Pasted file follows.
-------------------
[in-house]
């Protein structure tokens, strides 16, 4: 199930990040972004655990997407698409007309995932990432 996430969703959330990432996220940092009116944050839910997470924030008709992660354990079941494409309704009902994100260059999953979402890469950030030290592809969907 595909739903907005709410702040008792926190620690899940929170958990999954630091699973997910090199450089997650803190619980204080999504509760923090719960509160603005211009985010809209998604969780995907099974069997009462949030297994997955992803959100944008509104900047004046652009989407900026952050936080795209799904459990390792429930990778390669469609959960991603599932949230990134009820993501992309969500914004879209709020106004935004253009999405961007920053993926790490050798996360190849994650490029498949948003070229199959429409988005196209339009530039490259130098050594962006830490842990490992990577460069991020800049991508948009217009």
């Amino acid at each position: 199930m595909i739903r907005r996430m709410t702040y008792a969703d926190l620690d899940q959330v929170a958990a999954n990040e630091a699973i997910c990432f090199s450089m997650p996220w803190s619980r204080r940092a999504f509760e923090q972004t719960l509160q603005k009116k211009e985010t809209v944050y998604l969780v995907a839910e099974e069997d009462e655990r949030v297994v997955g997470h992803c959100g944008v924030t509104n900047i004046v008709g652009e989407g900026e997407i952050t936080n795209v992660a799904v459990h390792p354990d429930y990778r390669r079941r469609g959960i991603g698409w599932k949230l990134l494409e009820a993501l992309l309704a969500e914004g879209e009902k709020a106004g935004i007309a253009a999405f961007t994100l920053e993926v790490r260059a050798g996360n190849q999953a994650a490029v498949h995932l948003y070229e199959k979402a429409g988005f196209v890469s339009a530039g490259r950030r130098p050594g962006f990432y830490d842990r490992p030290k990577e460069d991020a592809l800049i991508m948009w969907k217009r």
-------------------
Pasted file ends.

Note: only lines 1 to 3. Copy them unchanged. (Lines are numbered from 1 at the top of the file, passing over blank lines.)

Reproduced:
[in-house]
């Protein structure tokens, strides 16, 4: 199930990040972004655990997407698409007309995932990432 996430969703959330990432996220940092009116944050839910997470924030008709992660354990079941494409309704009902994100260059999953979402890469950030030290592809969907 595909739903907005709410702040008792926190620690899940929170958990999954630091699973997910090199450089997650803190619980204080999504509760923090719960509160603005211009985010809209998604969780995907099974069997009462949030297994997955992803959100944008509104900047004046652009989407900026952050936080795209799904459990390792429930990778390669469609959960991603599932949230990134009820993501992309969500914004879209709020106004935004253009999405961007920053993926790490050798996360190849994650490029498949948003070229199959429409988005196209339009530039490259130098050594962006830490842990490992990577460069991020800049991508948009217009």
């Amino acid at each position: 199930m595909i739903r907005r996430m709410t702040y008792a969703d926190l620690d899940q959330v929170a958990a999954n990040e630091a699973i997910c990432f090199s450089m997650p996220w803190s619980r204080r940092a999504f509760e923090q972004t719960l509160q603005k009116k211009e985010t809209v944050y998604l969780v995907a839910e099974e069997d009462e655990r949030v297994v997955g997470h992803c959100g944008v924030t509104n900047i004046v008709g652009e989407g900026e997407i952050t936080n795209v992660a799904v459990h390792p354990d429930y990778r390669r079941r469609g959960i991603g698409w599932k949230l990134l494409e009820a993501l992309l309704a969500e914004g879209e009902k709020a106004g935004i007309a253009a999405f961007t994100l920053e993926v790490r260059a050798g996360n190849q999953a994650a490029v498949h995932l948003y070229e199959k979402a429409g988005f196209v890469s339009a530039g490259r950030r130098p050594g962006f990432y830490d842990r490992p030290k990577e460069d991020a592809l800049i991508m948009w969907k217009r």